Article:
Burkina Faso's army, political parties and civil groups will sign an agreement on Saturday for the west African nation's return to civilian rule after the ouster of its long-serving president.
"We feel we have really accomplished something and we are naturally very happy," said Lieutenant-Colonel Isaac Zida, who the army put in power after Blaise Compaore was forced out of office on October 31 by mass protests.
The transition charter, akin to an interim constitution, lays out a one-year transition to civilian rule that includes appointing a temporary president and calls for elections by November 2015.
Delicate negotiations had already begun on Friday in Burkina Faso's capital city Ouagadougou over who the country's next leaders will be, including the president, the head of the interim parliament and the prime minister.
Under the deal, an interim civilian president will be chosen by a special electoral college.
The president will in turn appoint a prime minister, either a civilian or a military figure, who will head a 25-member transitional government.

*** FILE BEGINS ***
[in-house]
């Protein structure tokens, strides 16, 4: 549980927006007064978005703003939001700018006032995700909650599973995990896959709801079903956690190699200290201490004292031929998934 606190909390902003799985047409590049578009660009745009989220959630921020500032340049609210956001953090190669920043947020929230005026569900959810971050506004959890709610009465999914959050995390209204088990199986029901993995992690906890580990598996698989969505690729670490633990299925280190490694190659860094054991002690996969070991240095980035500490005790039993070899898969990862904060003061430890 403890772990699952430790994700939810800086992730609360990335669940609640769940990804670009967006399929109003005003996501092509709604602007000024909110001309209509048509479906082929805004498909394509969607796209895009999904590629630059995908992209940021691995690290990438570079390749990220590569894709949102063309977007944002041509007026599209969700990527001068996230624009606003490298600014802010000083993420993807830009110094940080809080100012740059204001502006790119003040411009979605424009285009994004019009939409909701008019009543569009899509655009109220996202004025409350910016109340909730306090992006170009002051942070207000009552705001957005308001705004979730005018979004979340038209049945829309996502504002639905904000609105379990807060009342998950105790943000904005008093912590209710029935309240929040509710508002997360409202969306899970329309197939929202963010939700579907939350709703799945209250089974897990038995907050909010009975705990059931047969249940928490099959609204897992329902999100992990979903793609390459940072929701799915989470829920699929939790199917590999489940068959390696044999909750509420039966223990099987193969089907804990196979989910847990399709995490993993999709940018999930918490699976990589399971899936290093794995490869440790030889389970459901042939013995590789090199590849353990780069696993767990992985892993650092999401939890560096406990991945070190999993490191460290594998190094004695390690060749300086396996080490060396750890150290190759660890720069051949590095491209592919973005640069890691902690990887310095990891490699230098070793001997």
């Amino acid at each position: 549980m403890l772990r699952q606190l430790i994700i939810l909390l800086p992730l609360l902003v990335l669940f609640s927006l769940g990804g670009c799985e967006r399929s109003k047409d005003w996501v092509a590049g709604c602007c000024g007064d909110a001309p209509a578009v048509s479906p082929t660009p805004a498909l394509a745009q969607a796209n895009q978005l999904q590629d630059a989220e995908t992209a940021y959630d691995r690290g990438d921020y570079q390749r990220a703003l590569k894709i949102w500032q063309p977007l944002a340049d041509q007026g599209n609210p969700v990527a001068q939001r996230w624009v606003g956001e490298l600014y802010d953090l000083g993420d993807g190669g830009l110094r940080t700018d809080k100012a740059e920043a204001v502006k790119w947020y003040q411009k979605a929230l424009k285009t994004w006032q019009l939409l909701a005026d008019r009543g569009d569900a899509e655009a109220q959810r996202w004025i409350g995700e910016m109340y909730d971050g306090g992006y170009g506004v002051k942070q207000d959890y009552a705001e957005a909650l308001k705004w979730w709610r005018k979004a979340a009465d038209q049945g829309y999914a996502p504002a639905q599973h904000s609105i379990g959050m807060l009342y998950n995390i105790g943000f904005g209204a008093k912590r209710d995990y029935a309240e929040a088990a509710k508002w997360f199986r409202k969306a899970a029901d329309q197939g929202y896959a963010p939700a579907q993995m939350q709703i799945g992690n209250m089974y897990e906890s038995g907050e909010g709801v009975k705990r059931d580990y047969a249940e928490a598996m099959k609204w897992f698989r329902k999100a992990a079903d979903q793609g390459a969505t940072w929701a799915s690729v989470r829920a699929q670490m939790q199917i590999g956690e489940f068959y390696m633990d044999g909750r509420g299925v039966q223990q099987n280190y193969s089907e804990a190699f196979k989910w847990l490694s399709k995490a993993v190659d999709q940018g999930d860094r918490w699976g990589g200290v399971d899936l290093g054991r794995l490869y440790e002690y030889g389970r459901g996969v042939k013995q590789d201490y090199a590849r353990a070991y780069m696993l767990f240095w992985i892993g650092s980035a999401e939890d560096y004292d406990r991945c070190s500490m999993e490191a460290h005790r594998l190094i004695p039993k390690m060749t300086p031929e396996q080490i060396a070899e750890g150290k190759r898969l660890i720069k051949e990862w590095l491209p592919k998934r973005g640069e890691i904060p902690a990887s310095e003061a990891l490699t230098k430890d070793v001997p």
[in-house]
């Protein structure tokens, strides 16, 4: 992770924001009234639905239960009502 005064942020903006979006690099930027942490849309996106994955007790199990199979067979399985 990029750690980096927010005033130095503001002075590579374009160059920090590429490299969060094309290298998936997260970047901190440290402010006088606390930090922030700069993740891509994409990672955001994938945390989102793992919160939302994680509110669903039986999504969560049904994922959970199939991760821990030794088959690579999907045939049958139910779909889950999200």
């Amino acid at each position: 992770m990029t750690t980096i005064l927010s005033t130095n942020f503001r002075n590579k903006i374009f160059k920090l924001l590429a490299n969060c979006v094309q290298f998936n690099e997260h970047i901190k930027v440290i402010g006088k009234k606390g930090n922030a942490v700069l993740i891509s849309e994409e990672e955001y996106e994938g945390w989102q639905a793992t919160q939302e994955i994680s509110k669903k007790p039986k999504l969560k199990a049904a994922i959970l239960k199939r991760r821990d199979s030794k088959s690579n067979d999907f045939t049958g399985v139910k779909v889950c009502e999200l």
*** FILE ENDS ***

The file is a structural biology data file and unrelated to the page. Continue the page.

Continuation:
A civilian will also head a 90-seat parliament, known as the National Transitional Council.
Opposition parties, civil groups, religious leaders and the military hammered out the transition pact during intense talks and unanimously voted in favour of the roadmap on Thursday.
The head of the negotiating committee, Thomas Ye, said he was very proud of the rapid drafting of the crucial document.
"It's really wonderful ..that it happened so quickly. We expected it to take much longer," said Ye, who handed the charter over to Zida on Friday.
Burkina Faso's military has faced mounting international pressure to transfer power to an interim government.
Compaore quit under pressure amid protests sparked by his bid to extend his 27-year rule by changing the constitution of the landlocked former French colony of some 17 million people.